Lets explore different types of writing in journals for wellbeing. There are many different ways of writing for wellbeing. These are one’s that I have used so have some good insight into their use for wellbeing.
- daily diary
- reflective journal
- gratitude journal
- daily pages
- dream journal
This type of diary is a page per day, of reflections of the day, not a planner diary for work/home/life. Since a child, I have written a diary, I still have them, right back to 1982. They are are a time capsule of my life. It is interesting to see over time, the journey I have been on. The diary has uniquely captured my thoughts, feelings and emotions, and practical events of my childhood, teenage years and adulthood. It has also captured life milestones, changes in relationships, friendships, the pregnancy and birth of my first son, and then my second son, divorce, bereavement, trauma, illness. Over the years I’ve had periods where I haven’t written in it, for various reasons, but something always pulls me back to writing. I find it so healing and cathartic. It isn’t always easy, and I find that sometimes, I just feel like I can’t write, but its then, that I remember its at these points in my life that I need to be writing. I give myself a voice through the words on the page.
Little did I know growing up, that these diary’s would become invaluable research for my Master’s degree in counselling and psychotherapy. I studied myself for my final dissertation essay and had to write 20,000 words on what I found out. What a journey that was! I had to go back to the very beginning, and for me, the diaries helped me to put memory to events. Looking back can be hard, when memory is the only tool to depend on. What I learnt from this experience is that it is important to really know yourself, and walk yourself through self discovery, to be able to offer the same to clients. For me, it’s important to know my own pain to be able to walk alongside clients in theirs.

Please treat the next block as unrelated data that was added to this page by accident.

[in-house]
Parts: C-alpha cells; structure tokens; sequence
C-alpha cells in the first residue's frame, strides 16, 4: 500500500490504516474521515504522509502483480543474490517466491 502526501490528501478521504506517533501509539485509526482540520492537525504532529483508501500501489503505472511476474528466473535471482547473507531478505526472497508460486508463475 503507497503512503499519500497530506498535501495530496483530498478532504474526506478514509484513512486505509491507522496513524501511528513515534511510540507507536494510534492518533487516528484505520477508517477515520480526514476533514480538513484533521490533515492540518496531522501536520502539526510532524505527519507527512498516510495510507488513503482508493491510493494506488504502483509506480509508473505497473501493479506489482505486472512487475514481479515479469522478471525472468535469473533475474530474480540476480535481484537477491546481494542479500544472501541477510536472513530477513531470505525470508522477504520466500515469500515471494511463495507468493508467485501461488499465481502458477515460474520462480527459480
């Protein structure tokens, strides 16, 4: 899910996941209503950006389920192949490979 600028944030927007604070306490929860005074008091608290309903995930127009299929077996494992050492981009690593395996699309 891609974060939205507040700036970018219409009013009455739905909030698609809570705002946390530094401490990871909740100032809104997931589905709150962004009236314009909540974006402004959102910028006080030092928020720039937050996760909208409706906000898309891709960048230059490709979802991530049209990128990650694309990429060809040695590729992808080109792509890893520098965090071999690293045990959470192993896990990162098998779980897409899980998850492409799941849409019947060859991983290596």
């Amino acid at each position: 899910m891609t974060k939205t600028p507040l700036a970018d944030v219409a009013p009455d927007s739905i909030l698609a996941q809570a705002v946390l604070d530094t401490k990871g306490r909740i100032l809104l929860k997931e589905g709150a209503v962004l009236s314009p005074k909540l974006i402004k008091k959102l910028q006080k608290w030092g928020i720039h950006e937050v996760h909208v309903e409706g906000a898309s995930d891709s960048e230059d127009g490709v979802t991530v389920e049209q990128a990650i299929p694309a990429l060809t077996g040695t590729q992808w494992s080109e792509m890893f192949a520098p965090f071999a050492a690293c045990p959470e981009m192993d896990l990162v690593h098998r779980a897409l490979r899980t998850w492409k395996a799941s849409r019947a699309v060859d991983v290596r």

I also found that my years of diary writing had turned me into (not explicitly) a writer. They had also trained me in reflective writing, which was a huge part of my learning when training to be a nurse, and then keeping my practice up to date when a registered nurse.
More recently I have started to write a diary again. I had a new diary for Christmas, and made a conscious decision to write in it every day. I don’t panic if I miss a day, but I do try and catch up. As the months go on, it is lovely to see the pages feeling like they are holding me.
Tips for writing a diary
- If privacy is important to you, then make sure you feel comfortable with where you are going to store your diary, if you feel hesitant your writing will be hesitant too.
- Think about what would happen to your diary if something happened to you, would you want others to read it? make your feelings known.
- Choose the right pen and paper, so many times I have written in what I would call a precious book, and found myself getting hung up on making mistakes or it not looking good.
- If you want to write daily, get a diary with a page per date, and check you have enough space for what you are planning to write.
- Have a look at different types of paper. I can’t stress how important this is, there is nothing worse than a pen that bleeds through into the next page.
- Set yourself some ground rules about how you will feel if you miss a day
- Stick with it, habit and routine takes practice.
Reflective journals are used to explore experiences of practice in many professions. For me, it was nursing, and then counselling and psychotherapy. By writing about experiences, it helps to identify common themes, thought processes, strengths and weaknesses. Being a reflective practitioner is an incredibly important aspect of many professions, and then, once reflection has taken place, it is then important for professional development, to become reflexive in practice (putting new insight into practice).
Gratitude journals are a more recent practice for me. Over the last few years there has been a lot written on positive thinking. In fact, research says that writing one thing you are grateful for over a period of 21 days can re-wire your brain to think more positively. This leads to better health, less stress and a more optimistic outlook on life.
“Be thankful for what you have and you will end up with more”Oprah Winfrey